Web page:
Black gold in Cornwall
Record digging in charity shops often means a long futile loiter near old ladies’ knees as they look at the jigsaws.
After a homemade pasty from Mary’s up Tresillian, I spend an hour or so hopping around the charity shops in Truro to get back on my task from earlier this year: collecting Cornish records as source material for beats. I want to learn how to make hip-hop beats, and to produce stuff that’ll fit the environment when I’m driving around country lanes (bumping Ghostface Killah just feels weird when you’re toodling through St Ewe).
The restriction I’ve arbitrarily added is that the records have to be on Sentinel, a local label set up by a dude called Job Morris in 1970 from his house in Newlyn. For an example of the records I'm hoping to find on Sentinel, check out ‘Eleven Plus Two’, by a couple of kids from Nanpean, courtesy of the Sentinel Records blog:
It's like Cornish china clay country meets the White Stripes. Ace.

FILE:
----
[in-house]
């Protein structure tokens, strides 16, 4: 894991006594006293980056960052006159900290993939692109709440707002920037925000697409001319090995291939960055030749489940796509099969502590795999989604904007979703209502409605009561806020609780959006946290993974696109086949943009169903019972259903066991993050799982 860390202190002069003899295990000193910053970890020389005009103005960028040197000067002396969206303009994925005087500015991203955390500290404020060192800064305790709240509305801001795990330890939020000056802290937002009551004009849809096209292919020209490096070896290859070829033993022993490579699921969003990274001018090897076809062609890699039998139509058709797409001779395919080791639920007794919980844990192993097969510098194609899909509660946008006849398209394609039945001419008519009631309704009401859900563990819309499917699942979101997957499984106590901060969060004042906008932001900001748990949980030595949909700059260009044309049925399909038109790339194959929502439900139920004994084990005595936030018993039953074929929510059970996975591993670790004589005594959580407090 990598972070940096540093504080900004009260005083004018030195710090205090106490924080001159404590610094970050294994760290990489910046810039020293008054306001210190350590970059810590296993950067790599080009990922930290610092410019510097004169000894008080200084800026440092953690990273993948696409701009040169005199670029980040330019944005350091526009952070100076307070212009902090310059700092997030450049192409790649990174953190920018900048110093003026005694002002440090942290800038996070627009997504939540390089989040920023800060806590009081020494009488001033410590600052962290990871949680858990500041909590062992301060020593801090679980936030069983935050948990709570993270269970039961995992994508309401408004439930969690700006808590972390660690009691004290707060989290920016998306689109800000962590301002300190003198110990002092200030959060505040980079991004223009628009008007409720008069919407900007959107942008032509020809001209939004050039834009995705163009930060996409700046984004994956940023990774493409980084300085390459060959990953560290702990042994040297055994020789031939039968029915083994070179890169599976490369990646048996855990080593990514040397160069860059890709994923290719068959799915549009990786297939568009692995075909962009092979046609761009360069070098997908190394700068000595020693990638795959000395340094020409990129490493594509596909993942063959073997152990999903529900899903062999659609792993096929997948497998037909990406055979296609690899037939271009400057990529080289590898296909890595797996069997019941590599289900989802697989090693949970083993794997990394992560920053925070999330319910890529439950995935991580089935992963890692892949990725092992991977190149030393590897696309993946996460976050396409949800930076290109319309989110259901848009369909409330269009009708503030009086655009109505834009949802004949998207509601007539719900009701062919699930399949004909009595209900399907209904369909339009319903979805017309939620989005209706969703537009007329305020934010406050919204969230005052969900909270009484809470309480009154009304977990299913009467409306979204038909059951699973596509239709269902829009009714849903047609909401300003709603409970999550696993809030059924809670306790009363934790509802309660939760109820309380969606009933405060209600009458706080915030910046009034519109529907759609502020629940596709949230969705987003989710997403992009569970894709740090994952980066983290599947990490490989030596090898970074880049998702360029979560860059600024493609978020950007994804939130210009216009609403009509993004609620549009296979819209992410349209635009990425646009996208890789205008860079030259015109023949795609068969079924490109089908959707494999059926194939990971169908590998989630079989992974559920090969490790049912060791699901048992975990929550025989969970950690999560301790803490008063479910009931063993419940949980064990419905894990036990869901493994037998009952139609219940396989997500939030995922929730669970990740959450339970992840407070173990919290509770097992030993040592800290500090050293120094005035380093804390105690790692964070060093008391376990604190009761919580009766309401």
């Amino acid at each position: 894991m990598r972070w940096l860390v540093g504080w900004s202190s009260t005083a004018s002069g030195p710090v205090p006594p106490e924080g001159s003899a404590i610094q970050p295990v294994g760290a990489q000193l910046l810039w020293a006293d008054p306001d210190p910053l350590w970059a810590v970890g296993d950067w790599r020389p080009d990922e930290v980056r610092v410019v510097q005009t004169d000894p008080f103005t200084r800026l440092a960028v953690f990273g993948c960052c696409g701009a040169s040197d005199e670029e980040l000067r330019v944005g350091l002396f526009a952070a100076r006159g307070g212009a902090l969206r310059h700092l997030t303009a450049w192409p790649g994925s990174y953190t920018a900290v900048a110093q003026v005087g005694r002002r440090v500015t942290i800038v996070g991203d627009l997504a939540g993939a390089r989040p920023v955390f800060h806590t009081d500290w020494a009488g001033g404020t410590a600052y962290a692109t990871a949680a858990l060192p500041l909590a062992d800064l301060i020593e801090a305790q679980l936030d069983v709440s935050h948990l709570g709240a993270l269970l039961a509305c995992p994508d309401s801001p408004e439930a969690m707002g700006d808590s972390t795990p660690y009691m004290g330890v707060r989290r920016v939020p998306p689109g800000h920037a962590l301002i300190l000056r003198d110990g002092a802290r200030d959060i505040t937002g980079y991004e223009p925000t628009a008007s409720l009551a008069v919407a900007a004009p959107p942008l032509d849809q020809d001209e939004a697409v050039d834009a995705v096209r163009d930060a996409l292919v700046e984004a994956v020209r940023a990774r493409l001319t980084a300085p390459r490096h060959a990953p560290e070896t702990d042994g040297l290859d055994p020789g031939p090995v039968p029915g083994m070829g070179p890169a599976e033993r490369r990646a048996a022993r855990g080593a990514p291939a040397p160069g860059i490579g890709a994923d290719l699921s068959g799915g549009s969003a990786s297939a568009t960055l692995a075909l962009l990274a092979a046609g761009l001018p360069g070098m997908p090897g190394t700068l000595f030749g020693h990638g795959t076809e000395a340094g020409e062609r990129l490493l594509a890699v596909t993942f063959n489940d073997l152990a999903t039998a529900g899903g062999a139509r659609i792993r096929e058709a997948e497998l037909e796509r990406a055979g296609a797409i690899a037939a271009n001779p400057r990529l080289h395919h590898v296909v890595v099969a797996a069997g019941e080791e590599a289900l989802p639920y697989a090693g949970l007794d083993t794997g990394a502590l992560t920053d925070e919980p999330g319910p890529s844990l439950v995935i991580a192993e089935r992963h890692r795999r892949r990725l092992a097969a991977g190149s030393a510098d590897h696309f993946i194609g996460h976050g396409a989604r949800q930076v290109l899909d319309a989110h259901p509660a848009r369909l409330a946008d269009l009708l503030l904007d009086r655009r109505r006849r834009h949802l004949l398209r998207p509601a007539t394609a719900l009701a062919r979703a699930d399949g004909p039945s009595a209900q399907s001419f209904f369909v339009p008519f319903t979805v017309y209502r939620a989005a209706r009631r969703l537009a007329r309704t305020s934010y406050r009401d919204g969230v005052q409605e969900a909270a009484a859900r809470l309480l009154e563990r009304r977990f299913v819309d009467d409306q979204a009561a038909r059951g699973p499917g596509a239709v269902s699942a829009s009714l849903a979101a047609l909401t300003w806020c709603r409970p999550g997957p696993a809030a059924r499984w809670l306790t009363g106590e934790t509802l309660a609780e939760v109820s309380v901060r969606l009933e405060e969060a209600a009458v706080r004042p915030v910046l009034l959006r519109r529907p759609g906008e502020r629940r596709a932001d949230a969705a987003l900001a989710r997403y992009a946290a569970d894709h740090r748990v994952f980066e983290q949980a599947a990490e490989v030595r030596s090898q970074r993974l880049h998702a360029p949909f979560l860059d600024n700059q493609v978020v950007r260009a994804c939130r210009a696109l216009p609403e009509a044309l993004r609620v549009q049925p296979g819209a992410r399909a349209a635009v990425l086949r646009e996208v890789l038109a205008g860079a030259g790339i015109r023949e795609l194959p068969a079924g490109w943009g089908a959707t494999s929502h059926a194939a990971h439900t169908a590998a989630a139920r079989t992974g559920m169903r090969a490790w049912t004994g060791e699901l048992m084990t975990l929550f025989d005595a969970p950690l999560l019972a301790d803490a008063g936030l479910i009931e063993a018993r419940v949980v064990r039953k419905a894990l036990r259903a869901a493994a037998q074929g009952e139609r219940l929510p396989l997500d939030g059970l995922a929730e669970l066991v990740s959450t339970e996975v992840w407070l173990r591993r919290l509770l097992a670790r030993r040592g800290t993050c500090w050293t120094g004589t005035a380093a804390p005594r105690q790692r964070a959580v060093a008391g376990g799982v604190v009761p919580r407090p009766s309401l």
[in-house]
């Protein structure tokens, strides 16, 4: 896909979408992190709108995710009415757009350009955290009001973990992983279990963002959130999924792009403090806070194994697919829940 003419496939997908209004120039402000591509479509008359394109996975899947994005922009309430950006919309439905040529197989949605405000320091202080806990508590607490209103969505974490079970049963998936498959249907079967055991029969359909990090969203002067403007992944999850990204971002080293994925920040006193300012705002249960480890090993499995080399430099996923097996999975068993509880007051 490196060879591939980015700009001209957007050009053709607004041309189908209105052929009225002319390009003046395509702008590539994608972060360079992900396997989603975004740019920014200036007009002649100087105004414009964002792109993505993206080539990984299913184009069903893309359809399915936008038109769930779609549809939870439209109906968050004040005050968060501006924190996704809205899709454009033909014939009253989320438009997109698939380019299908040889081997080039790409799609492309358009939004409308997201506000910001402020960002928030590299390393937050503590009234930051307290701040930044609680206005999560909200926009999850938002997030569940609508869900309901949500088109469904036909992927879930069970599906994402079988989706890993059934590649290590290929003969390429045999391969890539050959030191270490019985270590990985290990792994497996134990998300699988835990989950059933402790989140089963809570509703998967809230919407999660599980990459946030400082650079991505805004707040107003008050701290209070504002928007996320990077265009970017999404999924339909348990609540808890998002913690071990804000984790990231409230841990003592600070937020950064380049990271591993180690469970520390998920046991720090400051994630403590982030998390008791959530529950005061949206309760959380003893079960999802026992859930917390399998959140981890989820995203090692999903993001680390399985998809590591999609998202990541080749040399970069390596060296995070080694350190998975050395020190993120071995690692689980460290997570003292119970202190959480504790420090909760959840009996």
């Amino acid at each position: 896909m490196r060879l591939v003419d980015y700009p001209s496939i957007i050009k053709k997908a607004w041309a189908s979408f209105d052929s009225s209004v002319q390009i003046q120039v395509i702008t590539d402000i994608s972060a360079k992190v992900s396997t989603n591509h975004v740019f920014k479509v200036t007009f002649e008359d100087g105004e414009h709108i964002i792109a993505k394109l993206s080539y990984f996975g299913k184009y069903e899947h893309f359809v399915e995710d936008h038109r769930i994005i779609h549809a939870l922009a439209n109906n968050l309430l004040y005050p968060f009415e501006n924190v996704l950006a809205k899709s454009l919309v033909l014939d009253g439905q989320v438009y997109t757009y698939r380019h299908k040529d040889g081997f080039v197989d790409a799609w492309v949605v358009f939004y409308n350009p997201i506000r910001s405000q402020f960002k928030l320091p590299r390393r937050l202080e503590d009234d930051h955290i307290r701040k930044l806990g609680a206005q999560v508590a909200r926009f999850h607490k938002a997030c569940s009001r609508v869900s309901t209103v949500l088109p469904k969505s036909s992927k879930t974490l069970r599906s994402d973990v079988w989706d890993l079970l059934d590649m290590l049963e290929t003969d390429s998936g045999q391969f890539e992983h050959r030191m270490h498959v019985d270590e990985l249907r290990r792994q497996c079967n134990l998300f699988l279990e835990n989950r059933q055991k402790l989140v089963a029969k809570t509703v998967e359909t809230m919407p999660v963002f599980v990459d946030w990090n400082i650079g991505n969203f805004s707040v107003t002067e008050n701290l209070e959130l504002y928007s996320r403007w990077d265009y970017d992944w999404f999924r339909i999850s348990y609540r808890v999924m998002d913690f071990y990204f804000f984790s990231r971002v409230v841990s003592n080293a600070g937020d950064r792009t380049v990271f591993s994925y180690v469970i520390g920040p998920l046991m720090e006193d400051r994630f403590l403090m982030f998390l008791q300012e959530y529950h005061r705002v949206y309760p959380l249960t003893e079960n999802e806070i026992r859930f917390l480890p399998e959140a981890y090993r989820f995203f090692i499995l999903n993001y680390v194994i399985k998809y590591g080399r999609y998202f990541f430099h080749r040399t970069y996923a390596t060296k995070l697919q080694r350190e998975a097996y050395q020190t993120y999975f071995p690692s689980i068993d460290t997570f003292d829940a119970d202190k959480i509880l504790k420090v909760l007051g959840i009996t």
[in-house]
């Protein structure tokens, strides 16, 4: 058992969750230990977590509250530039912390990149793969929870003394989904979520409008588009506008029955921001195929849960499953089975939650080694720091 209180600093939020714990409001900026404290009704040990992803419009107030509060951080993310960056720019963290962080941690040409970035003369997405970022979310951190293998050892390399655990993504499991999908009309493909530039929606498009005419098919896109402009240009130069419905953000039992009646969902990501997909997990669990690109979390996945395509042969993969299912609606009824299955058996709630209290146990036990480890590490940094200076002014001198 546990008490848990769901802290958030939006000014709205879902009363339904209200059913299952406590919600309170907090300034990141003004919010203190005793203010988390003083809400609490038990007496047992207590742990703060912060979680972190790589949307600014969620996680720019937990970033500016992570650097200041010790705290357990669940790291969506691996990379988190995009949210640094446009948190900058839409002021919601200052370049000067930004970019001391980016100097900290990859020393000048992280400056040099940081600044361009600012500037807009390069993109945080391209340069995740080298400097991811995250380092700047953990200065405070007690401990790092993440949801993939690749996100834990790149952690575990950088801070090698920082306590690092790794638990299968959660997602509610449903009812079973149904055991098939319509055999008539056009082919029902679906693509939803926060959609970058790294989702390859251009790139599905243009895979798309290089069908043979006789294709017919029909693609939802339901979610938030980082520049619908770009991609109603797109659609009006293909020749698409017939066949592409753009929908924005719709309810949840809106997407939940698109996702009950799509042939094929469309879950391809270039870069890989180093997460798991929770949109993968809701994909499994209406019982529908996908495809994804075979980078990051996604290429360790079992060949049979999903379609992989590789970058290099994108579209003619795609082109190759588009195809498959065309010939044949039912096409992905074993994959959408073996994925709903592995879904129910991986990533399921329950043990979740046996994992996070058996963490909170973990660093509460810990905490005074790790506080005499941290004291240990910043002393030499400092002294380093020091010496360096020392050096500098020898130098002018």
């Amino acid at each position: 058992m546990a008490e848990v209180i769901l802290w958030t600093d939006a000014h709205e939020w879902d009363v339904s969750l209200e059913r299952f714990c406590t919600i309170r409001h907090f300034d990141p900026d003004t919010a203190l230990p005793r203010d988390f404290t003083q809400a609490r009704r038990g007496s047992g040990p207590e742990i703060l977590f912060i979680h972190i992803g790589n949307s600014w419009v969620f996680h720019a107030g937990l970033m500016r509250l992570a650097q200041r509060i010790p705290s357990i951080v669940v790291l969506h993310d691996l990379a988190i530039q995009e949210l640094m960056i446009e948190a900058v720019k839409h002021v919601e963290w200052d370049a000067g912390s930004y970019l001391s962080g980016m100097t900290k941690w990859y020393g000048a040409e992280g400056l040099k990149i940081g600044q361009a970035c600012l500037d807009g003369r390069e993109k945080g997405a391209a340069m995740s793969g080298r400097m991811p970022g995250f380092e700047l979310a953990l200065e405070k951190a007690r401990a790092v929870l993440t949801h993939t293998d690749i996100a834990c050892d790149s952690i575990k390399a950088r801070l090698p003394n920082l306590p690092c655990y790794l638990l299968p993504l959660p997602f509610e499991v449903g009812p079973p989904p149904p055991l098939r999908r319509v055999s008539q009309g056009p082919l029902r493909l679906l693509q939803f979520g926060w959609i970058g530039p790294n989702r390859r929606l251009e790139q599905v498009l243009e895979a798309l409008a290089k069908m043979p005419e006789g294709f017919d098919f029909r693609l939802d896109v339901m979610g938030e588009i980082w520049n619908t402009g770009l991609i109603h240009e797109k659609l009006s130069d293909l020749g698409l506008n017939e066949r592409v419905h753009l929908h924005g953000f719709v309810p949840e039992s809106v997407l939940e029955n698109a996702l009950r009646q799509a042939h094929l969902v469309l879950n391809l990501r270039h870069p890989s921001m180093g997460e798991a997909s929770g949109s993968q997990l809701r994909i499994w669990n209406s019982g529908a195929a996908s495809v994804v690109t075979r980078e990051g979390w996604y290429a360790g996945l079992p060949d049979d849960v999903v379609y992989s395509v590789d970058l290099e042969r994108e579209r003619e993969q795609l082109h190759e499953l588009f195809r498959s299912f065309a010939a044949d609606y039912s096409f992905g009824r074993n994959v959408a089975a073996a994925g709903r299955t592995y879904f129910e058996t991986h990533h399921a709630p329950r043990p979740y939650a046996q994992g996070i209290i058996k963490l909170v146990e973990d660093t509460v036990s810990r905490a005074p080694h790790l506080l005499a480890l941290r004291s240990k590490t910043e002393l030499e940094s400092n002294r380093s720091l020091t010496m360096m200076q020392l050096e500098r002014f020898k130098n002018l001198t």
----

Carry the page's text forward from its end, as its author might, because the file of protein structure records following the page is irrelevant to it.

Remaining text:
I have designated myself modern hunter-gatherer, yet five Cornish charity shops yield nothing. It’s all the same shit. I spend a long time in a futile loiter near old ladies’ knees as they look at the jigsaws, and I thumb my way through endless copies of James Last. My mate Jeff keeps trying to get me to buy the 45 of ‘Trapped’ by Colonel Abrams. After I dismiss his suggestion that I buy ‘Trapped’ by Colonel Abrams at the YMCA in Truro, he’s soon waving anohter copy of ‘Trapped’ by Colonel Abrams at Shopmobility in St Austell.
I don’t want ‘Trapped’ by Colonel Abrams.
Shopmobility turns out to be a decent charity shop, with at least a sizeable stash of vinyl. The guy who handles the records seems to know his stuff, which is both good and bad. On the plus side, he knows Sentinel, and when I manage to pull out a copy of 'No Song To Sing?', by Crowdy Crawn, a 1974 collaboration by Brenda Wooton and Robert Bartlett, we get into a chat about it. He says it’s rare to see such a mint copy.
The downside is that this mint copy, of a record I may not actually like, is going to cost me a tenner. I’d imagine being happier to pay a decent amount knowing the money’s going to charity, but something doesn’t sit right with charity shops hiking their prices. My logic is that of records shops deserve to be more expensive, because they do a lot of work sourcing the stuff and sifting the crap. If there’s anything that warrants being able to buy records for under a fiver, it’s the fact that you've just exposed yourself to the very real risk of drowning in copies of ‘Trapped’ by Colonel Abrams.
Still, I landed some precious bounty. Now I have to find those Nanpean kids. My bet is I'm hanging out with them by Christmas.